Our results demonstrate that Sf1 levels modulate the incidence of TGCT in two different mouse models of TGCTs. Haploinsufficiency of Sf1 correlated with decreases in tumor incidences in Sf1+/-;Ter/Ter and Sf1+/-;M19/+ mice. This argues for a common role of SF1 in germ cell transformation in both strains considering that different genetic defects are responsible for germ cell tumorigenesis in the two strains. Reduction of Sf1 levels likely reduces germ cell transformation rates and results in an overall reduced number of testicular tumors. Another possibility is that lower Sf1 levels in germ cells may result in reduced viability of germ cells. Thus fewer germ cells survive to transform. However, PN1 testes of Sf1+/- mice did not appear to have fewer germ cells compared to wild-type mice and Sf1+/- mice are fertile.
Sf1 levels in both MOLF and M19 strains were found to be significantly lower than in the 129 strain. Thus, different mouse inbred strains inherently express varying Sf1 levels in their tissues and the Sf1 levels could likely influence the tumorigenic potential of cells from these strains. Because the 129 strain has higher Sf1 levels and is permissive for TGCT development, we propose that Sf1 is an ‘oncogenic’ genetic susceptibility factor from 129 that promotes TGCT development.
Interestingly, Sf1 levels are observed to inherently vary in tissues of different inbred strains (NCBI Geo Profiles). This inherent variation in Sf1 levels could likely influence normal and disease phenotypes in mice.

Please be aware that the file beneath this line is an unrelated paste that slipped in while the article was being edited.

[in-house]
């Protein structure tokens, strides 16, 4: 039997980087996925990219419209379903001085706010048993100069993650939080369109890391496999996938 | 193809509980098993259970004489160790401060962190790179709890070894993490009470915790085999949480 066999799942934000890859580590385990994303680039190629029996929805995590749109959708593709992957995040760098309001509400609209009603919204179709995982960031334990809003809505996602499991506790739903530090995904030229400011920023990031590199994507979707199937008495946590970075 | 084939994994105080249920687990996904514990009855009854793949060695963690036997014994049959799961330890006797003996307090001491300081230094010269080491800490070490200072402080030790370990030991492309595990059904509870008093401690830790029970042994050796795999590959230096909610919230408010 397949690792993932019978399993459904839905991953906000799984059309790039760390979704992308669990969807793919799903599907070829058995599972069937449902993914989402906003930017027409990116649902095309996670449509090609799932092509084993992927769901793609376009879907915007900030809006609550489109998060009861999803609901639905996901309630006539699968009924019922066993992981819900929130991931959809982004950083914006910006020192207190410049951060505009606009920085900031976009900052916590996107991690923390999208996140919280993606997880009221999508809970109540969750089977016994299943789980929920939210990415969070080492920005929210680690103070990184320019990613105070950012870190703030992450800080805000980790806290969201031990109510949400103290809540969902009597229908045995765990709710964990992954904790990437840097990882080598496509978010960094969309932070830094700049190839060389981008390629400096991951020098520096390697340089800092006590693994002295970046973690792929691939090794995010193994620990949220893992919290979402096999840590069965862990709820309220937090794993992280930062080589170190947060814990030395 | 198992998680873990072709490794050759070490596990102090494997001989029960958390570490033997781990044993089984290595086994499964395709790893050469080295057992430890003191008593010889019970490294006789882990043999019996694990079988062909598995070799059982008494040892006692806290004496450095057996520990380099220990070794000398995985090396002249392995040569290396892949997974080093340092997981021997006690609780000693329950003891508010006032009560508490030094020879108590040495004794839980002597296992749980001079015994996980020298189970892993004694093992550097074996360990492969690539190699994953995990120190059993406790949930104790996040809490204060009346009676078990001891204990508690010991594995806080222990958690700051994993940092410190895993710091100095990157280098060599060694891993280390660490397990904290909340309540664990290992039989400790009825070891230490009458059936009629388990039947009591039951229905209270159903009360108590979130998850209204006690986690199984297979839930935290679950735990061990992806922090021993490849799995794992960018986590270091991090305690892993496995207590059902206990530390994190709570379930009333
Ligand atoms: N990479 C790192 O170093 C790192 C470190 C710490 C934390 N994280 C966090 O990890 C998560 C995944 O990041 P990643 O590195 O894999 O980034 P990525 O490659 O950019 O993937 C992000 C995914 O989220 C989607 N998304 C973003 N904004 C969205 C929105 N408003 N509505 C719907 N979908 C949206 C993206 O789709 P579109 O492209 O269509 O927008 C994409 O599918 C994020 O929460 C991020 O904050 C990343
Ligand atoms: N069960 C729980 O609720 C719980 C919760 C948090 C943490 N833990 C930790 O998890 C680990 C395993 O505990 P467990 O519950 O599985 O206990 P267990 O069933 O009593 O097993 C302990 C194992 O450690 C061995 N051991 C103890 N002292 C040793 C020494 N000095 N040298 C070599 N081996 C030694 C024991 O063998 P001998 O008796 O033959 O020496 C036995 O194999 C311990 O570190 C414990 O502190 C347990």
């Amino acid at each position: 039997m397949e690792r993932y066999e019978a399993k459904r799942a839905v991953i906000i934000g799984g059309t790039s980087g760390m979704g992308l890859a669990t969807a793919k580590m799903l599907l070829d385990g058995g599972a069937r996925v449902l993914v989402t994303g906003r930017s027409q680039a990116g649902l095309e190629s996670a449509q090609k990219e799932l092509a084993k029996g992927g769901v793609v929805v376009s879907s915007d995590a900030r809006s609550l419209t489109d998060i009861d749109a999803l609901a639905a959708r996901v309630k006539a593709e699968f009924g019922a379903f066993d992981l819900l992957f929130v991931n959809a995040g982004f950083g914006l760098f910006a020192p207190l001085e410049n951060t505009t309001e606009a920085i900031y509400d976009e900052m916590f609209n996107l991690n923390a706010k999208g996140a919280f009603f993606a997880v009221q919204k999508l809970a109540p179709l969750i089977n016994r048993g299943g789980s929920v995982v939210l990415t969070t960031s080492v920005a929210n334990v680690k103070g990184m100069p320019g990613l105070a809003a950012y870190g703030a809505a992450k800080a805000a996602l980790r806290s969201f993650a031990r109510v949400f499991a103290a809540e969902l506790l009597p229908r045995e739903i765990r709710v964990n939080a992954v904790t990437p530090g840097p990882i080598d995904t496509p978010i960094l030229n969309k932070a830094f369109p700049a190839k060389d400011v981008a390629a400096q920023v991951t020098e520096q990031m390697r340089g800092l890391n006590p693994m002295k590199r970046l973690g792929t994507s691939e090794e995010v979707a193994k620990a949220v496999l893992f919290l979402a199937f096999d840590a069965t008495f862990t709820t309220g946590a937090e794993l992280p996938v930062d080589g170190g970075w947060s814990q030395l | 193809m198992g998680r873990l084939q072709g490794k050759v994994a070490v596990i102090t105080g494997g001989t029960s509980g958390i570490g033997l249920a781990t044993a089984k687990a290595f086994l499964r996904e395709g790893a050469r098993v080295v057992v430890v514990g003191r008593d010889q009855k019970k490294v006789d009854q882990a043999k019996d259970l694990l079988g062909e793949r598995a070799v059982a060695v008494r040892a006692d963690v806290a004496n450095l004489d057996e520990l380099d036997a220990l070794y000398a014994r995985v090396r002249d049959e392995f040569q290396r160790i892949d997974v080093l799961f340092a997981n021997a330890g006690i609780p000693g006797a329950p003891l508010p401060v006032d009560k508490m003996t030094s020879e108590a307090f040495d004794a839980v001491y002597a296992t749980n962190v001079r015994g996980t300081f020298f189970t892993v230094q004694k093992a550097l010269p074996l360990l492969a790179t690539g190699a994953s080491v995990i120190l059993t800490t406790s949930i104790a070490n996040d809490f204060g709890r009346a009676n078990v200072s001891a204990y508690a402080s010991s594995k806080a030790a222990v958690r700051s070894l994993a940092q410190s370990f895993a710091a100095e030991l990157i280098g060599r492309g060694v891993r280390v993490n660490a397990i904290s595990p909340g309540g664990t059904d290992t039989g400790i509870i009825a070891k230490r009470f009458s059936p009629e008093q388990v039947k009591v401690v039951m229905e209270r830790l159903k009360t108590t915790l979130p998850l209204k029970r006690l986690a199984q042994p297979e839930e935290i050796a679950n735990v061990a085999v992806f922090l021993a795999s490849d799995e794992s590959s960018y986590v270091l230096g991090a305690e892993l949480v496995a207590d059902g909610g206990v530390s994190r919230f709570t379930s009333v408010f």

We note that no significant tumor incidences have been observed for the MOLF inbred strain, which has inherently low Sf1
levels. Of the reported studies, TGCT development is found in the M19 (129.MOLF Chr 19) consomic strain (21
) and suppression of mammary tumorigenesis has been reported in FVB/N-Tg (MMTV-PyMT) and MOLF F1 hybrid mice (36
The difference in SF1 levels between the 129 and MOLF strains may be due to a number of factors such as differences in the sequence and activity of the promoters between strains, differences in the nature of alternate spliced Sf1 variants or SNPs (single nucleotide polymorphisms) in the transcripts that affect stability.
Contrary to other observations, we found that Sf1 levels are low in M19 but TGCT incidence is high in this strain. In this case, it appears that the protective effect of low Sf1 levels does not overcome the effects of multiple tumor promoting loci present in M19. However, when we reduce the dosage of tumor promoting loci in M19 to M19/+, then we clearly observe the protective effect of lower Sf1 levels in M19/+;Sf1+/-. TGCT incidences correlate with Sf1 levels in M19/+ and M19/+;Sf1+/- mice. Thus, the protective effect of Sf1 deficiency can be overshadowed by the presence of multiple tumor promoting loci in the genome.
An earlier study reported a gene trap inactivated Sf1
mouse line in which the gene trap was inserted in the promoter region of Sf1
). Treatment of Sf1
+/- mice with an organotropic carcinogen resulted in higher number of colon tumors (32
). This indicated that lower Sf1
levels are oncogenic and this is contradictory to our data. One explanation for this discrepancy could be that Sf1
functions as an oncogene or tumor-suppressor depending on the cell type. In colon cells, Sf1